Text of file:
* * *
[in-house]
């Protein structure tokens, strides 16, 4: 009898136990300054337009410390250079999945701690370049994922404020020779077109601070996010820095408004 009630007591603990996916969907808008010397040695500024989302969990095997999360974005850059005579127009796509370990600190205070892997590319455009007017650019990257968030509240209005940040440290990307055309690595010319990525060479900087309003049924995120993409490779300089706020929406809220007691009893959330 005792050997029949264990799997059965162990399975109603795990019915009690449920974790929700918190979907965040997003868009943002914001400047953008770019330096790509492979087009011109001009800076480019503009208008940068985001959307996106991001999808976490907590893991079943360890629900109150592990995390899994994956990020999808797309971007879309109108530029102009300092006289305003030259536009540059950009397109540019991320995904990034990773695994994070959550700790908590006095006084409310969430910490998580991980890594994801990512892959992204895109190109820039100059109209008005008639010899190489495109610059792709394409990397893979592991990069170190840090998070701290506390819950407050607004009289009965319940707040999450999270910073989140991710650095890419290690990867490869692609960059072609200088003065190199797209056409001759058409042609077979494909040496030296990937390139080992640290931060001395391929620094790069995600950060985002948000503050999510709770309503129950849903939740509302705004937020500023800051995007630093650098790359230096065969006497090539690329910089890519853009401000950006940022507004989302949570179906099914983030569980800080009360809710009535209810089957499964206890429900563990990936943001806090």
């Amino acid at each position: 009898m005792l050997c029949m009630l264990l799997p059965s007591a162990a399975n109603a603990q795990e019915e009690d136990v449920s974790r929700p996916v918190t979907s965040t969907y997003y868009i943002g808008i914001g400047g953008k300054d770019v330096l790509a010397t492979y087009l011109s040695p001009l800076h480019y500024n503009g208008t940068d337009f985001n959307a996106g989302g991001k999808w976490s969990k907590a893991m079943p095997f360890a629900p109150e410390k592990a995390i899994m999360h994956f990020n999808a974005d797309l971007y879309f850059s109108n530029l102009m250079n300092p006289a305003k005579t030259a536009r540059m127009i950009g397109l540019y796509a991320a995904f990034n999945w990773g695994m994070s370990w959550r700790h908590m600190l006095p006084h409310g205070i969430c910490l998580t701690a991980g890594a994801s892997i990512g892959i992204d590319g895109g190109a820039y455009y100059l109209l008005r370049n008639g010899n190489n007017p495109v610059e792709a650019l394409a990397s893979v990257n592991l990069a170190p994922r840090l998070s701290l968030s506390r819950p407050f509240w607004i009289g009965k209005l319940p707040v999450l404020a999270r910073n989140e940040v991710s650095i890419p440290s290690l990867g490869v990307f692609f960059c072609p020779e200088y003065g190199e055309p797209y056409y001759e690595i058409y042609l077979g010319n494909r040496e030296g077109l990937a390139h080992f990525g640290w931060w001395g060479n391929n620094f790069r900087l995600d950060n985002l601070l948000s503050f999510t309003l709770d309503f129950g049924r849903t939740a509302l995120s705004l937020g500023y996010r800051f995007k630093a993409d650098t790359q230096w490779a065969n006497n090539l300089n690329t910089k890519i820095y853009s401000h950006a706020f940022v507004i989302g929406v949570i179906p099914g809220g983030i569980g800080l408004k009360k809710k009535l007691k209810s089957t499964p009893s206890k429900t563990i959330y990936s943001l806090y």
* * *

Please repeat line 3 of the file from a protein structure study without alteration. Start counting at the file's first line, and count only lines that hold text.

């Amino acid at each position: 009898m005792l050997c029949m009630l264990l799997p059965s007591a162990a399975n109603a603990q795990e019915e009690d136990v449920s974790r929700p996916v918190t979907s965040t969907y997003y868009i943002g808008i914001g400047g953008k300054d770019v330096l790509a010397t492979y087009l011109s040695p001009l800076h480019y500024n503009g208008t940068d337009f985001n959307a996106g989302g991001k999808w976490s969990k907590a893991m079943p095997f360890a629900p109150e410390k592990a995390i899994m999360h994956f990020n999808a974005d797309l971007y879309f850059s109108n530029l102009m250079n300092p006289a305003k005579t030259a536009r540059m127009i950009g397109l540019y796509a991320a995904f990034n999945w990773g695994m994070s370990w959550r700790h908590m600190l006095p006084h409310g205070i969430c910490l998580t701690a991980g890594a994801s892997i990512g892959i992204d590319g895109g190109a820039y455009y100059l109209l008005r370049n008639g010899n190489n007017p495109v610059e792709a650019l394409a990397s893979v990257n592991l990069a170190p994922r840090l998070s701290l968030s506390r819950p407050f509240w607004i009289g009965k209005l319940p707040v999450l404020a999270r910073n989140e940040v991710s650095i890419p440290s290690l990867g490869v990307f692609f960059c072609p020779e200088y003065g190199e055309p797209y056409y001759e690595i058409y042609l077979g010319n494909r040496e030296g077109l990937a390139h080992f990525g640290w931060w001395g060479n391929n620094f790069r900087l995600d950060n985002l601070l948000s503050f999510t309003l709770d309503f129950g049924r849903t939740a509302l995120s705004l937020g500023y996010r800051f995007k630093a993409d650098t790359q230096w490779a065969n006497n090539l300089n690329t910089k890519i820095y853009s401000h950006a706020f940022v507004i989302g929406v949570i179906p099914g809220g983030i569980g800080l408004k009360k809710k009535l007691k209810s089957t499964p009893s206890k429900t563990i959330y990936s943001l806090y």